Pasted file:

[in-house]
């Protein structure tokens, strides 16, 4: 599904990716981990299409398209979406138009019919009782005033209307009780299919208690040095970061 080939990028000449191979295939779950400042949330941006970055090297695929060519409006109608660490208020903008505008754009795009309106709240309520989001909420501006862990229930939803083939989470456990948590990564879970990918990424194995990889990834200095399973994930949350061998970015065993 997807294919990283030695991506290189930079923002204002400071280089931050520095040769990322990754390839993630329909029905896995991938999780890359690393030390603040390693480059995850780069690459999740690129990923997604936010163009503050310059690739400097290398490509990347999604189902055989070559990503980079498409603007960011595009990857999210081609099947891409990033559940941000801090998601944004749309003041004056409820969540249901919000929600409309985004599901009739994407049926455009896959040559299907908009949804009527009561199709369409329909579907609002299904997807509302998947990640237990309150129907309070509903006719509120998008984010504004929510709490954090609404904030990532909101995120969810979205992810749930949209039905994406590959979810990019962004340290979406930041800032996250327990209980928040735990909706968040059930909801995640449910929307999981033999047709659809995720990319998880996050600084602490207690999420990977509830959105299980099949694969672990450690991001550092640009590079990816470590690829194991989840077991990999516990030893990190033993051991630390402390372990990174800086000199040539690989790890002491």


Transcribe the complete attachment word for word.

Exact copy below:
[in-house]
């Protein structure tokens, strides 16, 4: 599904990716981990299409398209979406138009019919009782005033209307009780299919208690040095970061 080939990028000449191979295939779950400042949330941006970055090297695929060519409006109608660490208020903008505008754009795009309106709240309520989001909420501006862990229930939803083939989470456990948590990564879970990918990424194995990889990834200095399973994930949350061998970015065993 997807294919990283030695991506290189930079923002204002400071280089931050520095040769990322990754390839993630329909029905896995991938999780890359690393030390603040390693480059995850780069690459999740690129990923997604936010163009503050310059690739400097290398490509990347999604189902055989070559990503980079498409603007960011595009990857999210081609099947891409990033559940941000801090998601944004749309003041004056409820969540249901919000929600409309985004599901009739994407049926455009896959040559299907908009949804009527009561199709369409329909579907609002299904997807509302998947990640237990309150129907309070509903006719509120998008984010504004929510709490954090609404904030990532909101995120969810979205992810749930949209039905994406590959979810990019962004340290979406930041800032996250327990209980928040735990909706968040059930909801995640449910929307999981033999047709659809995720990319998880996050600084602490207690999420990977509830959105299980099949694969672990450690991001550092640009590079990816470590690829194991989840077991990999516990030893990190033993051991630390402390372990990174800086000199040539690989790890002491």